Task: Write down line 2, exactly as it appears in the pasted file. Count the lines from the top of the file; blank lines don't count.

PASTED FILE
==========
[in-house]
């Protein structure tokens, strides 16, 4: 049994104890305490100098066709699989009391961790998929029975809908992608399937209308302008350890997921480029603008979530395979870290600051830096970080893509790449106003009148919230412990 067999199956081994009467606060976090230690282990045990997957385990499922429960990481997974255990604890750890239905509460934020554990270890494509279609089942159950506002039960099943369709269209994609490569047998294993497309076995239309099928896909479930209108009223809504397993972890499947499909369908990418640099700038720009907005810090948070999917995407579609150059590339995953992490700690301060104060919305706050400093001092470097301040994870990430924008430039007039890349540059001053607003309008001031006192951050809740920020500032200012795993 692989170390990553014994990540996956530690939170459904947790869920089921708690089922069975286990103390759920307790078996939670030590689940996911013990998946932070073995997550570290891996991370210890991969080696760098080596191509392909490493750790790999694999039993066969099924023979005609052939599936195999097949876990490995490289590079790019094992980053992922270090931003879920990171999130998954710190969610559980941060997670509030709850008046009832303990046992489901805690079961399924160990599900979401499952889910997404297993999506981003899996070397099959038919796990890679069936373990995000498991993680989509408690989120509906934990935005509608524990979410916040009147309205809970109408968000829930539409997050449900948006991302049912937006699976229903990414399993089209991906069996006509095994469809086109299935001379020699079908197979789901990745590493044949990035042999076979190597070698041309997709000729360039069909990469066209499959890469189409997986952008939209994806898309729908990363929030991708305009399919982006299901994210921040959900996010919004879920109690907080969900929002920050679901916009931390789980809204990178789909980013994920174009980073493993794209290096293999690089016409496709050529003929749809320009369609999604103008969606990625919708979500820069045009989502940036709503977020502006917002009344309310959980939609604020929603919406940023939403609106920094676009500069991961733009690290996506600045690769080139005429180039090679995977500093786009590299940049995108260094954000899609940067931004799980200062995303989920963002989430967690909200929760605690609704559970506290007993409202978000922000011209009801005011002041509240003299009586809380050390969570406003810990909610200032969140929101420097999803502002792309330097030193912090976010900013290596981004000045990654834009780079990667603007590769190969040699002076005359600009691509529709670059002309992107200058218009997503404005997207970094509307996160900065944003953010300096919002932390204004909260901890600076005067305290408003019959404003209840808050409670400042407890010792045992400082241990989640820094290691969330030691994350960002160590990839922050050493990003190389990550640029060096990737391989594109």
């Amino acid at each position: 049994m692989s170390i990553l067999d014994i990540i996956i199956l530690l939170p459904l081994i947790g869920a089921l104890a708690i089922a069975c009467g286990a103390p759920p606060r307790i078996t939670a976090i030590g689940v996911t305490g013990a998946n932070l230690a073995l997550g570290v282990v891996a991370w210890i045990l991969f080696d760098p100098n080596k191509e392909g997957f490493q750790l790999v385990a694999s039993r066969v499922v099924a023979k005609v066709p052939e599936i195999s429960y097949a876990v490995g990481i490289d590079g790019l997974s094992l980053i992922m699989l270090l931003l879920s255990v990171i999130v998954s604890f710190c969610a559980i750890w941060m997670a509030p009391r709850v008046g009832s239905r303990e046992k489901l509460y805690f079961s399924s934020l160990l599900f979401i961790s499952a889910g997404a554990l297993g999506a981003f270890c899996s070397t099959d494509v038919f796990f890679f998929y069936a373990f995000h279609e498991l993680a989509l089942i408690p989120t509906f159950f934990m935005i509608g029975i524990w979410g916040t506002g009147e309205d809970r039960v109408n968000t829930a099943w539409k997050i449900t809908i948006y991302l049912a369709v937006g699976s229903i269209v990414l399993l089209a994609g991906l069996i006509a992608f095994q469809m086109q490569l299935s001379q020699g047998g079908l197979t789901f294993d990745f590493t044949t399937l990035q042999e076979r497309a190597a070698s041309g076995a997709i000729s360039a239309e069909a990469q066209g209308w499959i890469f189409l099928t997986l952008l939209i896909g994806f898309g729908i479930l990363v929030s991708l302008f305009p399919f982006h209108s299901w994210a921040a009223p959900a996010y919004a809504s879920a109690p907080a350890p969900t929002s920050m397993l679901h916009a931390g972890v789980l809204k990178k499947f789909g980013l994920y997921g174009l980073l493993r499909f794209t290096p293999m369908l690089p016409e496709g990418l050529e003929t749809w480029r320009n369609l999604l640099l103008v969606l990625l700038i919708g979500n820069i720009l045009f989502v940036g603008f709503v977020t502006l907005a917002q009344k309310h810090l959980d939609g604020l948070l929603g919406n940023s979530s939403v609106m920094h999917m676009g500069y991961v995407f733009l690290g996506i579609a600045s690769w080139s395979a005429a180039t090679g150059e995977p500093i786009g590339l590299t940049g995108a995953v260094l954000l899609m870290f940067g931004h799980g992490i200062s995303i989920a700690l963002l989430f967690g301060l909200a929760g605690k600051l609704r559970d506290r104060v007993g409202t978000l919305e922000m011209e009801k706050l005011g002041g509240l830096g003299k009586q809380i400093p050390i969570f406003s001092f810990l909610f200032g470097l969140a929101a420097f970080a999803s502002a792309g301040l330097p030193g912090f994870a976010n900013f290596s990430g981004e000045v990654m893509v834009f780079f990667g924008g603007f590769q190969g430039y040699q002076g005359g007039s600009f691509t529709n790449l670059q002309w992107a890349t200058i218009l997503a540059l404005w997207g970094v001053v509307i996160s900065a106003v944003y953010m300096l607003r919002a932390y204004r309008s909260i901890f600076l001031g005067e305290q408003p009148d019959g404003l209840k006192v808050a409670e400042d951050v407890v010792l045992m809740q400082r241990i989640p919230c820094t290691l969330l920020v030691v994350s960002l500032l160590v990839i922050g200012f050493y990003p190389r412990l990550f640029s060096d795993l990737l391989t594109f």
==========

């Protein structure tokens, strides 16, 4: 049994104890305490100098066709699989009391961790998929029975809908992608399937209308302008350890997921480029603008979530395979870290600051830096970080893509790449106003009148919230412990 067999199956081994009467606060976090230690282990045990997957385990499922429960990481997974255990604890750890239905509460934020554990270890494509279609089942159950506002039960099943369709269209994609490569047998294993497309076995239309099928896909479930209108009223809504397993972890499947499909369908990418640099700038720009907005810090948070999917995407579609150059590339995953992490700690301060104060919305706050400093001092470097301040994870990430924008430039007039890349540059001053607003309008001031006192951050809740920020500032200012795993 692989170390990553014994990540996956530690939170459904947790869920089921708690089922069975286990103390759920307790078996939670030590689940996911013990998946932070073995997550570290891996991370210890991969080696760098080596191509392909490493750790790999694999039993066969099924023979005609052939599936195999097949876990490995490289590079790019094992980053992922270090931003879920990171999130998954710190969610559980941060997670509030709850008046009832303990046992489901805690079961399924160990599900979401499952889910997404297993999506981003899996070397099959038919796990890679069936373990995000498991993680989509408690989120509906934990935005509608524990979410916040009147309205809970109408968000829930539409997050449900948006991302049912937006699976229903990414399993089209991906069996006509095994469809086109299935001379020699079908197979789901990745590493044949990035042999076979190597070698041309997709000729360039069909990469066209499959890469189409997986952008939209994806898309729908990363929030991708305009399919982006299901994210921040959900996010919004879920109690907080969900929002920050679901916009931390789980809204990178789909980013994920174009980073493993794209290096293999690089016409496709050529003929749809320009369609999604103008969606990625919708979500820069045009989502940036709503977020502006917002009344309310959980939609604020929603919406940023939403609106920094676009500069991961733009690290996506600045690769080139005429180039090679995977500093786009590299940049995108260094954000899609940067931004799980200062995303989920963002989430967690909200929760605690609704559970506290007993409202978000922000011209009801005011002041509240003299009586809380050390969570406003810990909610200032969140929101420097999803502002792309330097030193912090976010900013290596981004000045990654834009780079990667603007590769190969040699002076005359600009691509529709670059002309992107200058218009997503404005997207970094509307996160900065944003953010300096919002932390204004909260901890600076005067305290408003019959404003209840808050409670400042407890010792045992400082241990989640820094290691969330030691994350960002160590990839922050050493990003190389990550640029060096990737391989594109």